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9th October 2014, 9:44am
Bomber Command Centre gets wings with £3.1 million from Heritage Lottery Fund
Bomber Command The Lincolnshire Bomber Command Memorial Trust (LBCM), in partnership with the University of Lincoln, has been awarded funding of £3.1million from the Heritage Lottery Fund (HLF) for the creation of the International Bomber Command Centre (IBCC).

The project will, for the first time, provide a central hub for Bomber Command's heroic and difficult story to be told. This will include presenting the experiences of those who served, supported or were affected by Bomber Command’s campaigns in interactive digital displays.

Dan Snow, historian and ambassador of the project, said “There are few more deserving projects in the UK than the International Bomber Command Centre. Lincolnshire needs a proper memorial to the service personnel who faced appalling conditions as they did their bit to liberate Europe from fascism. There is no other centre in Britain or any other country where the history of the bomber offensive can be preserved, gathered, curated, studied and debated. This centre will be a world leader.”

Once complete, the centre will provide a world-class facility to serve as a point for recognition, remembrance and reconciliation for Bomber Command. It will be located on Canwick Hill in Lincoln, and will comprise several interrelated elements: the Chadwick Centre, the Memorial Spire, the Bomber Command Archive and the International Peace Garden.

Work on the construction element of the project is due to start in December 2014 with the first phase being completed by June 2015, to coincide with the 70th anniversary of the end of the Second World War. The rest of the costs for the £8 million project, including the construction, are being raised through other means. £1.2 Million has already been raised since the launch in May 2013.

The project will also create an archive that digitises and preserves hundreds of personal stories and documents including the recollections of some of the few remaining survivors of the campaigns. Much of this information has never before been available for public view.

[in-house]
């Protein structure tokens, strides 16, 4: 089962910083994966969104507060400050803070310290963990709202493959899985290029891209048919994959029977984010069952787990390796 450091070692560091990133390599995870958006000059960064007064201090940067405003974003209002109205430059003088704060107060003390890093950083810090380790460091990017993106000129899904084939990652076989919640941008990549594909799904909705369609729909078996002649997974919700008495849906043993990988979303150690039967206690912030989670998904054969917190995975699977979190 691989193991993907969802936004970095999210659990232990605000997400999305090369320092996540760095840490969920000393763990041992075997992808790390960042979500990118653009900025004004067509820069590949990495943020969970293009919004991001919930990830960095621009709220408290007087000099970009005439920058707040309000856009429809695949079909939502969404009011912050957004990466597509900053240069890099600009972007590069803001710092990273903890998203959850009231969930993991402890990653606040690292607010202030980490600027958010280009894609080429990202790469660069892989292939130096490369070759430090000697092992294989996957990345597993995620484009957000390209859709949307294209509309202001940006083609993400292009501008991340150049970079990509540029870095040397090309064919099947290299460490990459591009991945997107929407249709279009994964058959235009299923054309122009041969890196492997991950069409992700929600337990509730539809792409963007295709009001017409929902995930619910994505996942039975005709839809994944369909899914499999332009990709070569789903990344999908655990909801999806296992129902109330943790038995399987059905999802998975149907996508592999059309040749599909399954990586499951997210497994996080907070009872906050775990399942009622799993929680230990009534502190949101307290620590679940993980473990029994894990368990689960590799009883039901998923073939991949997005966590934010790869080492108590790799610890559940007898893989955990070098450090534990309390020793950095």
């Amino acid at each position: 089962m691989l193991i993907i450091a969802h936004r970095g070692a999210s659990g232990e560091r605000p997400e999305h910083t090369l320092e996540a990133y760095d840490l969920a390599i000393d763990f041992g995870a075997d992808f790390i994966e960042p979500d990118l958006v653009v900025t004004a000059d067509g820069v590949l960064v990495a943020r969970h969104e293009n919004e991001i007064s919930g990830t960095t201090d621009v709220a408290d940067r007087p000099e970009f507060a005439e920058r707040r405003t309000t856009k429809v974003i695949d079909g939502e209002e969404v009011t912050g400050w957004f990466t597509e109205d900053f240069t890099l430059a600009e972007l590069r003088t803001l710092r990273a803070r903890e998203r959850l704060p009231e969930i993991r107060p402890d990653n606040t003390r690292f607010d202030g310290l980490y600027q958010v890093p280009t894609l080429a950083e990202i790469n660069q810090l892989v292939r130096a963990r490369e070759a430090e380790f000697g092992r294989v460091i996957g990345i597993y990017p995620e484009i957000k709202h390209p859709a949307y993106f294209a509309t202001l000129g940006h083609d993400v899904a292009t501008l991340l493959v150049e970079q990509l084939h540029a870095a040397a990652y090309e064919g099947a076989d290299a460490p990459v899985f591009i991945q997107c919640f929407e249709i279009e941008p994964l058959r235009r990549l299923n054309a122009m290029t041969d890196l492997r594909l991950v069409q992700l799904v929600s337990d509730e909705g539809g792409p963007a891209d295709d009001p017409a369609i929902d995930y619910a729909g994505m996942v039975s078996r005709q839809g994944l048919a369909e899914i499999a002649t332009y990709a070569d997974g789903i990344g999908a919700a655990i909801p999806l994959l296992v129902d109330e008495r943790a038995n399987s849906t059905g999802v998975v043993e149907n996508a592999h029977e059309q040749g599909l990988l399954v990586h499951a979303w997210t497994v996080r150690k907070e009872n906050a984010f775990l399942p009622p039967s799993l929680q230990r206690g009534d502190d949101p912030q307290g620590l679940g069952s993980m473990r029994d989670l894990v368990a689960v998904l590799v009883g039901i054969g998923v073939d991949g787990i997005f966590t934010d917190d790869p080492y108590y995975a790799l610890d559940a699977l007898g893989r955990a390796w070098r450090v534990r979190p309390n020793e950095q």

In April 2014 the University of Lincoln became a full partner in the project, and Vice Chancellor Professor Mary Stuart sits on the IBCC Board of Trustees.

Professor Stuart said: “The award of the Heritage Lottery grant is brilliant news. It will enable the University, as a partner in the IBCC, to unlock a wealth of expertise, talent and creative energy in building an unrivalled digital archive on Bomber Command, which will have truly international reach.  

“It is vitally important that the direct experiences of those caught up in Bomber Command campaigns, on the ground and in the skies, should be captured and preserved for future generations.  There is so much to learn from these stories, about fortitude and bravery, as well as suffering and trauma, and I feel immensely proud that the University will be playing a central role in this task.”

During the Second World War, more than 125,000 men served as aircrew in Bomber Command, and less than 70,000 returned. Only 30% of those that flew got to the end of the Second World War without being killed, injured or taken prisoner of war. They were supported by thousands of men and women who served in ground crew, with the Air Transport Auxiliary, the Women’s Auxiliary Air Force (WAAF) and many others. 28% of those who died came from outside the UK and over 60 nations were represented among the Bomber Command personnel lists.

Lincolnshire earned the title of “Bomber County” as the Headquarters of both One and Five Groups and a third of all the UK’s stations were based in the county. Many of the most well-known operations flew from one of these 27 bases and 46% of all of the Command’s losses flew out of the county’s bases.

Commenting on the award, Tony Worth, Chairman of the LBCM Trust, said: “This support from HLF will help the Trust develop this long overdue project to ensure that this fascinating, if difficult, story is told for generations to come.  This is the not the story of rights and wrongs of war or the politics involved but of the people who were affected.  As Lord Lieutenant of Lincolnshire I am inordinately proud of the support given by the whole county for the project.”

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